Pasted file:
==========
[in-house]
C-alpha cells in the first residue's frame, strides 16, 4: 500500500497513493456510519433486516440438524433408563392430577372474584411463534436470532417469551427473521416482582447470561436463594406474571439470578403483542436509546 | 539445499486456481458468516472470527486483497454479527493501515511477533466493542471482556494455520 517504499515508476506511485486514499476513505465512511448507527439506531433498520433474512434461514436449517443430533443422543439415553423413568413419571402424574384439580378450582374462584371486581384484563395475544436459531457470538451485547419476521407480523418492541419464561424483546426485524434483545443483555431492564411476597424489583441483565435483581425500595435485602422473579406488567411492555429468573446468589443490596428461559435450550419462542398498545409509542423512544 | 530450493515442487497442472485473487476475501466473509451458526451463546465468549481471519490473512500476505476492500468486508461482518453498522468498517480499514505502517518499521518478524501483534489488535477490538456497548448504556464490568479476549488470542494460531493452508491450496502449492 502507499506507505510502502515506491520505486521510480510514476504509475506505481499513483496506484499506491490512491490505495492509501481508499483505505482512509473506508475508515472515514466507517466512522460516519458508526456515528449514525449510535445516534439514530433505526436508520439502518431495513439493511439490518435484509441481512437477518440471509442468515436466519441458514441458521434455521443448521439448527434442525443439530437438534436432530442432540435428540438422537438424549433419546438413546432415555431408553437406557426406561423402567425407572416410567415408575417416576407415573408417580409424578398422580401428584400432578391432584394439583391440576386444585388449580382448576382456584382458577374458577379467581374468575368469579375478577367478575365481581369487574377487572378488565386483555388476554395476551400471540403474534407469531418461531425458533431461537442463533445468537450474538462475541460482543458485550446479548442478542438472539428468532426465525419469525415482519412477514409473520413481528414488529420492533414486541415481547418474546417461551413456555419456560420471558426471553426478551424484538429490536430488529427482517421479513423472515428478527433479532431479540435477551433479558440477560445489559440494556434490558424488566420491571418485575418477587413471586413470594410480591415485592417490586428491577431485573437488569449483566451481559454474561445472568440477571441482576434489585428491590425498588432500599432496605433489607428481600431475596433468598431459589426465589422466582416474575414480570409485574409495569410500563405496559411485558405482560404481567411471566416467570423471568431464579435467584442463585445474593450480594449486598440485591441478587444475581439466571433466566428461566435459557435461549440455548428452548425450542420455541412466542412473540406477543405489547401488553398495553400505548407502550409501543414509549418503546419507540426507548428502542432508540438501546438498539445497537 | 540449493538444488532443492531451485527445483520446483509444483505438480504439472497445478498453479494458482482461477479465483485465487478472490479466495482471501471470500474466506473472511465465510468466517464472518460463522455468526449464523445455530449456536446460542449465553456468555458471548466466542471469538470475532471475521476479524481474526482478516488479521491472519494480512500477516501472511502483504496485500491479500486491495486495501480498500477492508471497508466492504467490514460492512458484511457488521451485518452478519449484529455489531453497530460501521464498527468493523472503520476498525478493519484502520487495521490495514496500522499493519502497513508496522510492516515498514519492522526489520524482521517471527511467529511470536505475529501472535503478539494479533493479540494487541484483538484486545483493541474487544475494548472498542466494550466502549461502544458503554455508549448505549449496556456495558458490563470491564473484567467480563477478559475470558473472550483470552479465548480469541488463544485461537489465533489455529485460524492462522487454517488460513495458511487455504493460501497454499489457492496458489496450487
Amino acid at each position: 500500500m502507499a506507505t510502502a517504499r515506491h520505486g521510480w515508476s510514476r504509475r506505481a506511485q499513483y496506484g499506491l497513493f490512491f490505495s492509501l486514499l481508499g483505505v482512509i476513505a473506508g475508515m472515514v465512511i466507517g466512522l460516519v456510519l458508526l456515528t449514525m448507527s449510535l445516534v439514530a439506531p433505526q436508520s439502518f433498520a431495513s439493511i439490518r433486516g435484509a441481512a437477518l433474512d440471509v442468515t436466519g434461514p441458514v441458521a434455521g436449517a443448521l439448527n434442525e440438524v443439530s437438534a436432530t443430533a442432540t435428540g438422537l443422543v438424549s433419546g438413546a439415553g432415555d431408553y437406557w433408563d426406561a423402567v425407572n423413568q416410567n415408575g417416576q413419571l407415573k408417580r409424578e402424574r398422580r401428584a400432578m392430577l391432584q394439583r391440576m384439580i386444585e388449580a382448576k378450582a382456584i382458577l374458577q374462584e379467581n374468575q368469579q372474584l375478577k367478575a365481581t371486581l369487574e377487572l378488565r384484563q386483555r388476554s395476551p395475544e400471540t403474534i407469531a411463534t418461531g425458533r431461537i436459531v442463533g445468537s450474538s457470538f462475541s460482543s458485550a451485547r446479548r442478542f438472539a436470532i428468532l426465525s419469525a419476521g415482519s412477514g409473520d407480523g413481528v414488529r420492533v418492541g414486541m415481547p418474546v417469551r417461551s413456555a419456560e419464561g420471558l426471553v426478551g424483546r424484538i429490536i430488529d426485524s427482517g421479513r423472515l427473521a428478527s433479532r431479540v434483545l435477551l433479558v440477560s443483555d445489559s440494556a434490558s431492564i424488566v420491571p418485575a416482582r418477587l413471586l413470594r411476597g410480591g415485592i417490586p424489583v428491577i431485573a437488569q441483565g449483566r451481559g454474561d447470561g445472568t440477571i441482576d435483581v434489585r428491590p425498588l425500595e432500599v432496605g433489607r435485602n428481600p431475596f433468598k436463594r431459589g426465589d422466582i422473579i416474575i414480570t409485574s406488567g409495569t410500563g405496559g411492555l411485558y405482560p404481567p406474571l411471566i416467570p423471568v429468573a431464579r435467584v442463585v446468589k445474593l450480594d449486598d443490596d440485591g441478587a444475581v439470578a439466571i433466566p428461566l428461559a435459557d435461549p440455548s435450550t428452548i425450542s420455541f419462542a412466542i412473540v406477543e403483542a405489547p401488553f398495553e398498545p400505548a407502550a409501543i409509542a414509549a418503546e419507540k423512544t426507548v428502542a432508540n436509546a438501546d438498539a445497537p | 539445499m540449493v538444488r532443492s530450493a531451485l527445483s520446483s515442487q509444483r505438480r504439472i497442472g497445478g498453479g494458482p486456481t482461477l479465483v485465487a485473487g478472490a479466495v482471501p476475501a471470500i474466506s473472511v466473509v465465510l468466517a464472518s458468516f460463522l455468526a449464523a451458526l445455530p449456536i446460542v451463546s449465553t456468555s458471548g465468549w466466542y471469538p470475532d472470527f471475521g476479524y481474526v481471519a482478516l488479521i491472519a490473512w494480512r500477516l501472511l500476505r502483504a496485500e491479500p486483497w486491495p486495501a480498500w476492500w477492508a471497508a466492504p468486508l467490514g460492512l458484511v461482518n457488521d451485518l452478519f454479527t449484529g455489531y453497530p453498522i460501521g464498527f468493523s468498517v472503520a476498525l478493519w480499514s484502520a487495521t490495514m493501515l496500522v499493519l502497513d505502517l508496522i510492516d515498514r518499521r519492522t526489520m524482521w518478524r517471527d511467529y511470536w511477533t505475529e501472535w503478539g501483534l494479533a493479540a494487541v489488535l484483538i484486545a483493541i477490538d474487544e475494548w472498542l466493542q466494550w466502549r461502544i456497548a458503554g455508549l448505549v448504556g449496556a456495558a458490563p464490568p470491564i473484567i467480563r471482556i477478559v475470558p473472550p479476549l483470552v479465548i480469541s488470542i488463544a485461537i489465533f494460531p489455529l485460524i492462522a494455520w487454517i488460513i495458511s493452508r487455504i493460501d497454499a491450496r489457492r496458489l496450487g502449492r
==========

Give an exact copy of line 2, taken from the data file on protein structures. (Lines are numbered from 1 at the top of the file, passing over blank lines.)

C-alpha cells in the first residue's frame, strides 16, 4: 500500500497513493456510519433486516440438524433408563392430577372474584411463534436470532417469551427473521416482582447470561436463594406474571439470578403483542436509546 | 539445499486456481458468516472470527486483497454479527493501515511477533466493542471482556494455520 517504499515508476506511485486514499476513505465512511448507527439506531433498520433474512434461514436449517443430533443422543439415553423413568413419571402424574384439580378450582374462584371486581384484563395475544436459531457470538451485547419476521407480523418492541419464561424483546426485524434483545443483555431492564411476597424489583441483565435483581425500595435485602422473579406488567411492555429468573446468589443490596428461559435450550419462542398498545409509542423512544 | 530450493515442487497442472485473487476475501466473509451458526451463546465468549481471519490473512500476505476492500468486508461482518453498522468498517480499514505502517518499521518478524501483534489488535477490538456497548448504556464490568479476549488470542494460531493452508491450496502449492 502507499506507505510502502515506491520505486521510480510514476504509475506505481499513483496506484499506491490512491490505495492509501481508499483505505482512509473506508475508515472515514466507517466512522460516519458508526456515528449514525449510535445516534439514530433505526436508520439502518431495513439493511439490518435484509441481512437477518440471509442468515436466519441458514441458521434455521443448521439448527434442525443439530437438534436432530442432540435428540438422537438424549433419546438413546432415555431408553437406557426406561423402567425407572416410567415408575417416576407415573408417580409424578398422580401428584400432578391432584394439583391440576386444585388449580382448576382456584382458577374458577379467581374468575368469579375478577367478575365481581369487574377487572378488565386483555388476554395476551400471540403474534407469531418461531425458533431461537442463533445468537450474538462475541460482543458485550446479548442478542438472539428468532426465525419469525415482519412477514409473520413481528414488529420492533414486541415481547418474546417461551413456555419456560420471558426471553426478551424484538429490536430488529427482517421479513423472515428478527433479532431479540435477551433479558440477560445489559440494556434490558424488566420491571418485575418477587413471586413470594410480591415485592417490586428491577431485573437488569449483566451481559454474561445472568440477571441482576434489585428491590425498588432500599432496605433489607428481600431475596433468598431459589426465589422466582416474575414480570409485574409495569410500563405496559411485558405482560404481567411471566416467570423471568431464579435467584442463585445474593450480594449486598440485591441478587444475581439466571433466566428461566435459557435461549440455548428452548425450542420455541412466542412473540406477543405489547401488553398495553400505548407502550409501543414509549418503546419507540426507548428502542432508540438501546438498539445497537 | 540449493538444488532443492531451485527445483520446483509444483505438480504439472497445478498453479494458482482461477479465483485465487478472490479466495482471501471470500474466506473472511465465510468466517464472518460463522455468526449464523445455530449456536446460542449465553456468555458471548466466542471469538470475532471475521476479524481474526482478516488479521491472519494480512500477516501472511502483504496485500491479500486491495486495501480498500477492508471497508466492504467490514460492512458484511457488521451485518452478519449484529455489531453497530460501521464498527468493523472503520476498525478493519484502520487495521490495514496500522499493519502497513508496522510492516515498514519492522526489520524482521517471527511467529511470536505475529501472535503478539494479533493479540494487541484483538484486545483493541474487544475494548472498542466494550466502549461502544458503554455508549448505549449496556456495558458490563470491564473484567467480563477478559475470558473472550483470552479465548480469541488463544485461537489465533489455529485460524492462522487454517488460513495458511487455504493460501497454499489457492496458489496450487